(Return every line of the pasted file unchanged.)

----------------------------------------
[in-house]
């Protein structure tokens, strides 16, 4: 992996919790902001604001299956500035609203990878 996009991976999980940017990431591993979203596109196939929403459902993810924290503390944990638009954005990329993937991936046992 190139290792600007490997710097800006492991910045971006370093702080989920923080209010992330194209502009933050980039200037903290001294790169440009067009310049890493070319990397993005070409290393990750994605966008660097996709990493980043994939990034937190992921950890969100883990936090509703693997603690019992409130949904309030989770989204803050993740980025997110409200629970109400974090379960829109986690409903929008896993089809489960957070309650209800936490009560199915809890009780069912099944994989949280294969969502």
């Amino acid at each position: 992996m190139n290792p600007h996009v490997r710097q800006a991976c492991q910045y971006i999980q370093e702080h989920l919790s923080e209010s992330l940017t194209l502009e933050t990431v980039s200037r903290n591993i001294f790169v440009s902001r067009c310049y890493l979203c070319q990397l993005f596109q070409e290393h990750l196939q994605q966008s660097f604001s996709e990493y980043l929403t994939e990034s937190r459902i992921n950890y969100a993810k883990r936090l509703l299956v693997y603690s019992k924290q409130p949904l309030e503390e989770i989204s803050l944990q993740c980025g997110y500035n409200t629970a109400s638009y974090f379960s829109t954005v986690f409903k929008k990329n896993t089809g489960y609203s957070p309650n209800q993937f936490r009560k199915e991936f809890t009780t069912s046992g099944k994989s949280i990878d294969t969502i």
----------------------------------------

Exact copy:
[in-house]
């Protein structure tokens, strides 16, 4: 992996919790902001604001299956500035609203990878 996009991976999980940017990431591993979203596109196939929403459902993810924290503390944990638009954005990329993937991936046992 190139290792600007490997710097800006492991910045971006370093702080989920923080209010992330194209502009933050980039200037903290001294790169440009067009310049890493070319990397993005070409290393990750994605966008660097996709990493980043994939990034937190992921950890969100883990936090509703693997603690019992409130949904309030989770989204803050993740980025997110409200629970109400974090379960829109986690409903929008896993089809489960957070309650209800936490009560199915809890009780069912099944994989949280294969969502």
């Amino acid at each position: 992996m190139n290792p600007h996009v490997r710097q800006a991976c492991q910045y971006i999980q370093e702080h989920l919790s923080e209010s992330l940017t194209l502009e933050t990431v980039s200037r903290n591993i001294f790169v440009s902001r067009c310049y890493l979203c070319q990397l993005f596109q070409e290393h990750l196939q994605q966008s660097f604001s996709e990493y980043l929403t994939e990034s937190r459902i992921n950890y969100a993810k883990r936090l509703l299956v693997y603690s019992k924290q409130p949904l309030e503390e989770i989204s803050l944990q993740c980025g997110y500035n409200t629970a109400s638009y974090f379960s829109t954005v986690f409903k929008k990329n896993t089809g489960y609203s957070p309650n209800q993937f936490r009560k199915e991936f809890t009780t069912s046992g099944k994989s949280i990878d294969t969502i």